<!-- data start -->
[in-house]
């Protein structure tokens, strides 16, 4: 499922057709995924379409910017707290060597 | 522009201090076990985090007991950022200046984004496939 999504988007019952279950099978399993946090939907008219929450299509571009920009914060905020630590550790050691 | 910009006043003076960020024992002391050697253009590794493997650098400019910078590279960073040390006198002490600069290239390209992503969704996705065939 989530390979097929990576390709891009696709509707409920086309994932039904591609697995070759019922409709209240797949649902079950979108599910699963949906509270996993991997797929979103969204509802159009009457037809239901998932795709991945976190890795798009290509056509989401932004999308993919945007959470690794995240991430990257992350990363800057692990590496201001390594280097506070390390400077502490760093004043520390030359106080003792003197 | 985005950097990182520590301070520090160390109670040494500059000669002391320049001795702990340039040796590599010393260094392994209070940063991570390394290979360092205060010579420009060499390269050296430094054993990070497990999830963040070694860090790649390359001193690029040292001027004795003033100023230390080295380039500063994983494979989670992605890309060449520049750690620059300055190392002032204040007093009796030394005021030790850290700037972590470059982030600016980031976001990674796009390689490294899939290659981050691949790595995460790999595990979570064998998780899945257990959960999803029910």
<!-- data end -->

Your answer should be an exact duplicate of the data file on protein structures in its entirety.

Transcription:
[in-house]
């Protein structure tokens, strides 16, 4: 499922057709995924379409910017707290060597 | 522009201090076990985090007991950022200046984004496939 999504988007019952279950099978399993946090939907008219929450299509571009920009914060905020630590550790050691 | 910009006043003076960020024992002391050697253009590794493997650098400019910078590279960073040390006198002490600069290239390209992503969704996705065939 989530390979097929990576390709891009696709509707409920086309994932039904591609697995070759019922409709209240797949649902079950979108599910699963949906509270996993991997797929979103969204509802159009009457037809239901998932795709991945976190890795798009290509056509989401932004999308993919945007959470690794995240991430990257992350990363800057692990590496201001390594280097506070390390400077502490760093004043520390030359106080003792003197 | 985005950097990182520590301070520090160390109670040494500059000669002391320049001795702990340039040796590599010393260094392994209070940063991570390394290979360092205060010579420009060499390269050296430094054993990070497990999830963040070694860090790649390359001193690029040292001027004795003033100023230390080295380039500063994983494979989670992605890309060449520049750690620059300055190392002032204040007093009796030394005021030790850290700037972590470059982030600016980031976001990674796009390689490294899939290659981050691949790595995460790999595990979570064998998780899945257990959960999803029910």